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Thomas Alison Scott (1777–1881)

by Vivienne Parsons

This article was published:

Thomas Alison Scott (1777?-1881), pioneer sugar grower, was born in Glasgow, Scotland, the son of Thomas Scott, merchant, and his wife Elizabeth, née Rhodey. He claimed to be the brother of Admiral Sir James Scott. He was first sent to his uncle Thomas Rhodey, a merchant and insurance broker of Liverpool, for training in business, and was then taken to St Thomas in the West Indies by Sir James Bonstein, who procured the appointment of customs searcher and waiter for him. In 1797 he went to Antigua where he managed his father's estate for several years. After visiting sugar plantations in Louisiana he called at Sydney about 1816 on his way to Calcutta. Impressed with the potential of New South Wales for sugar growing, Scott decided to stay.

In 1820 he went to Tahiti to establish a sugar plantation, having been engaged by Edward Eagar, but stayed only a few months because the necessary machinery was at Raiatea. He was then asked by Rev. John Williams to establish sugar production at Raiatea in 1822; for this he was paid by the London Missionary Society. Major Frederick Goulburn learnt of his success there and in December 1823 engaged him to grow sugar and tobacco at Port Macquarie, at a salary of £250. The sugar he produced there in 1824 appears to have been the first in Australia, and large quantities of his sugar and tobacco were sold at the commissariat store in Sydney. The venture was not an unqualified success, for in 1825 Scott was suspended, and a commission of inquiry in 1828 commented unfavourably on his work. Governor Darling reported in 1830 that before the commission was set up Scott had been found unqualified for the management of such an establishment, and he had subsequently been dismissed and the production of sugar abandoned because no one could replace him.

Scott received an order for a land grant of 1280 acres (518 ha), but exchanged it for 320 acres (129 ha) which he considered highly suitable for sugar growing, only to find it had been set aside for the township of Gosford. He was allowed to retain 25 acres (10 ha) and select another 640 acres (259 ha) elsewhere. In 1837 he applied without success for compensation for the loss he claimed to have sustained in this transfer. On his land, which he named Point Clare, Scott established a model sugar plantation, but he lacked the capital to buy the machinery needed for commercial success. He supplemented his income by government employment, being postmaster at Brisbane Water in 1836-40, clerk of petty sessions in 1836-43 on a salary of £100, and also poundkeeper and coroner for a time. He raised tobacco and bananas, for which he won prizes at the Floral and Horticultural Society shows in 1840 and 1841.

For many years Scott carried on a vigorous campaign for the introduction of sugar on a commercial basis in the colony. He later claimed to have directly influenced the beginnings of the industry at Kiama and on the Manning River, and to have supplied Captain Louis Hope, who began sugar growing in Queensland, with plants and instructions. He exhibited sugar at the Melbourne and Paris Exhibitions. In 1866 he petitioned the Legislative Assembly for a reward for his public services and his case was taken up by Rev. John Dunmore Lang. A select committee was formed in 1869 to decide his case, and Scott gave evidence of his pioneering work carried out at a financial loss. Many of his claims were denied by Rev. Edward Holland, who also claimed to have pioneered the industry, but the committee nevertheless agreed to Lang's motion to present Scott with a gratuity of £1000. He was eventually granted a pension of £240 instead, much to his disappointment, for he feared his family would soon be left destitute.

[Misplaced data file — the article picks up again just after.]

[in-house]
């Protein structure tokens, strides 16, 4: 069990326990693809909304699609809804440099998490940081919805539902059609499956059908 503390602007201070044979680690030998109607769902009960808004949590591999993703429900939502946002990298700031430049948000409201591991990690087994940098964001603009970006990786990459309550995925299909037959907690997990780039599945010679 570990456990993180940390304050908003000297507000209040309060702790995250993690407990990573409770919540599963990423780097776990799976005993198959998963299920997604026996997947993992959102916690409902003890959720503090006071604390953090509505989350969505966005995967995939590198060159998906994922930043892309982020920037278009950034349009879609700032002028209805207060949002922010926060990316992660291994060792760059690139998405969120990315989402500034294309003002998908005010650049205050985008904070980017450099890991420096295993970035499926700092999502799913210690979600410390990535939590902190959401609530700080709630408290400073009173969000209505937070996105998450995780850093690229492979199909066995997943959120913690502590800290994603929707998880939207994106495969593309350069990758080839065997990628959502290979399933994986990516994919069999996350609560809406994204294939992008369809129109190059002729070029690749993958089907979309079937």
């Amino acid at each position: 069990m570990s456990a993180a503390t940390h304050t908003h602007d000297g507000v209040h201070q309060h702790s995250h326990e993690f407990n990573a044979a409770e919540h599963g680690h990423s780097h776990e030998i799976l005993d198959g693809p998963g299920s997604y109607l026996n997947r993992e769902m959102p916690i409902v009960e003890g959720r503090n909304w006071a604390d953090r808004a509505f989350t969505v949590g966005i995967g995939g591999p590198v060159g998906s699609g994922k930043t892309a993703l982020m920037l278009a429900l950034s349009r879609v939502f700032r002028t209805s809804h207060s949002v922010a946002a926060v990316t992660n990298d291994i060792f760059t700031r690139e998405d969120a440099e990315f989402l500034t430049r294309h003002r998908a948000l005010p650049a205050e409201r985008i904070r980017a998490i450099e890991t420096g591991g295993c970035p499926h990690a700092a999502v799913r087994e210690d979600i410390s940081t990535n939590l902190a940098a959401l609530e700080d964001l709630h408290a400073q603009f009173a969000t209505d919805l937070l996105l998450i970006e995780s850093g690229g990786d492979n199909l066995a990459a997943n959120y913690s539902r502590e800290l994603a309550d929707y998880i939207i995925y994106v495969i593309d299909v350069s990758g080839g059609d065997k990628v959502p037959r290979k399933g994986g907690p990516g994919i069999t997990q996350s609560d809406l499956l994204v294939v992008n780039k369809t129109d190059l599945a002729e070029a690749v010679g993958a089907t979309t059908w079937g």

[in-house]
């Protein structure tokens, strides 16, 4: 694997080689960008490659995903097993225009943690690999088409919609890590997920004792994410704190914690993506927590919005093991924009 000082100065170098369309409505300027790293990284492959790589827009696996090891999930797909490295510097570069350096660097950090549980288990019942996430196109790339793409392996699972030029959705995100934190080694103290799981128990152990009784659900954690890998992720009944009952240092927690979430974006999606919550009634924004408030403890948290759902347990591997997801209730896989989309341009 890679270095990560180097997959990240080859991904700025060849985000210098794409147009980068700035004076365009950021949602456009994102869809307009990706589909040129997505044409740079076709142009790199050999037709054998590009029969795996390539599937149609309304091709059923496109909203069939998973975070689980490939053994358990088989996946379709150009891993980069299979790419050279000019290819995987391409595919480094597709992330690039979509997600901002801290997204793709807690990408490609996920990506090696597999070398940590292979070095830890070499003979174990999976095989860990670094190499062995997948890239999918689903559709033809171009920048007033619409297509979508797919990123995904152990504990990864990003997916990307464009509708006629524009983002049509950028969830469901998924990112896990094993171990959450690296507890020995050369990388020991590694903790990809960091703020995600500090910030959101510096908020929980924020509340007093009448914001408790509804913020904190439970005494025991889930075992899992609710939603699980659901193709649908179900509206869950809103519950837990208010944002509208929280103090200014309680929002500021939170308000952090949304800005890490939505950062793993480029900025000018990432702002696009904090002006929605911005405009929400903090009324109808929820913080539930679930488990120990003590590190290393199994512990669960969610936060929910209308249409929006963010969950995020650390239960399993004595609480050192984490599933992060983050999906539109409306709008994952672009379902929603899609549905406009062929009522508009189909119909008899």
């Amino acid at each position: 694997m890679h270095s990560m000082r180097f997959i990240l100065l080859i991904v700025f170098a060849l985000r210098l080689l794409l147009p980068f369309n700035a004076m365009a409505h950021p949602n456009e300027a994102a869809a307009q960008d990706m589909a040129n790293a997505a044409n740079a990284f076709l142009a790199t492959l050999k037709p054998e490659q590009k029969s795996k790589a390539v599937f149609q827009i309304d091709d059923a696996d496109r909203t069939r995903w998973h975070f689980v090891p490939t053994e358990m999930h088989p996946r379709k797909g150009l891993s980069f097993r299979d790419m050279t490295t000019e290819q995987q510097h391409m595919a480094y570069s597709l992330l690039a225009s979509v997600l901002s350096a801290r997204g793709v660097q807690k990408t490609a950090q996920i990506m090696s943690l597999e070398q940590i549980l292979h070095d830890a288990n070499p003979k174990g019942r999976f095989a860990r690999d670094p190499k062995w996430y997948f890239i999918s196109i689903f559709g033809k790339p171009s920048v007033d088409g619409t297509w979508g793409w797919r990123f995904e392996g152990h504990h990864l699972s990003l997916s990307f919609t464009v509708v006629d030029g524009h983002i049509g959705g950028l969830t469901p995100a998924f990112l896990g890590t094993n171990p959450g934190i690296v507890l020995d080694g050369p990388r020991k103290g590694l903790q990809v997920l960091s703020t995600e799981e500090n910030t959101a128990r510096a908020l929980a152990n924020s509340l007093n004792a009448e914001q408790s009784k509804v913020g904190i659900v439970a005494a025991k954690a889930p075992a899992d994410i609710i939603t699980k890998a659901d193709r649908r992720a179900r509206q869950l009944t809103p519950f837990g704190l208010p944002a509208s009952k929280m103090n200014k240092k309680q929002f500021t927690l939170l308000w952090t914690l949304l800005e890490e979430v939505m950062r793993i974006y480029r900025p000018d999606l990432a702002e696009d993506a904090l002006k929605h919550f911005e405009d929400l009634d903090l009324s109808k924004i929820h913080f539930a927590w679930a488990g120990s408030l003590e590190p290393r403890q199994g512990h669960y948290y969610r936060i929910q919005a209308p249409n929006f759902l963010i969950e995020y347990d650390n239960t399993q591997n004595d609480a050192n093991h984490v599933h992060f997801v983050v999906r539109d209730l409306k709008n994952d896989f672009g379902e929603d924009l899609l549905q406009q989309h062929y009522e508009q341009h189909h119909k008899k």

Scott married Mary Anne Crone of Port Macquarie on 17 December 1827 at Scots Church, Sydney; they had seven daughters and five sons. He died at Point Clare on 16 October 1881, aged 105, and was buried at Point Frederick. Mary Anne Scott died on 19 August 1905, aged 94.

Select Bibliography

  • Historical Records of Australia, series 1, vols 15, 19
  • C. Swancott, The Brisbane Water Story, vol 4 (Woy Woy, 1955)
  • A. G. Lowndes, South Pacific Enterprise (Syd, 1956)
  • J. Jervis, ‘T. A. Scott and the Genesis of the Sugar Industry’, Journal of the Royal Australian Historical Society, 26 (1940)
  • Sydney Gazette, 25 Aug 1821
  • manuscript catalogue under Thomas Alison Scott (State Library of New South Wales).

Citation details

Vivienne Parsons, 'Scott, Thomas Alison (1777–1881)', Australian Dictionary of Biography, National Centre of Biography, Australian National University,, published first in hardcopy 1967, accessed online 17 April 2024.

This article was published in hardcopy in Australian Dictionary of Biography, Volume 2, (Melbourne University Press), 1967

View the front pages for Volume 2

© Copyright Australian Dictionary of Biography, 2006-2024

Life Summary [details]


Glasgow, Lanarkshire, Scotland


16 October, 1881 (aged ~ 104)
Point Clare, New South Wales, Australia

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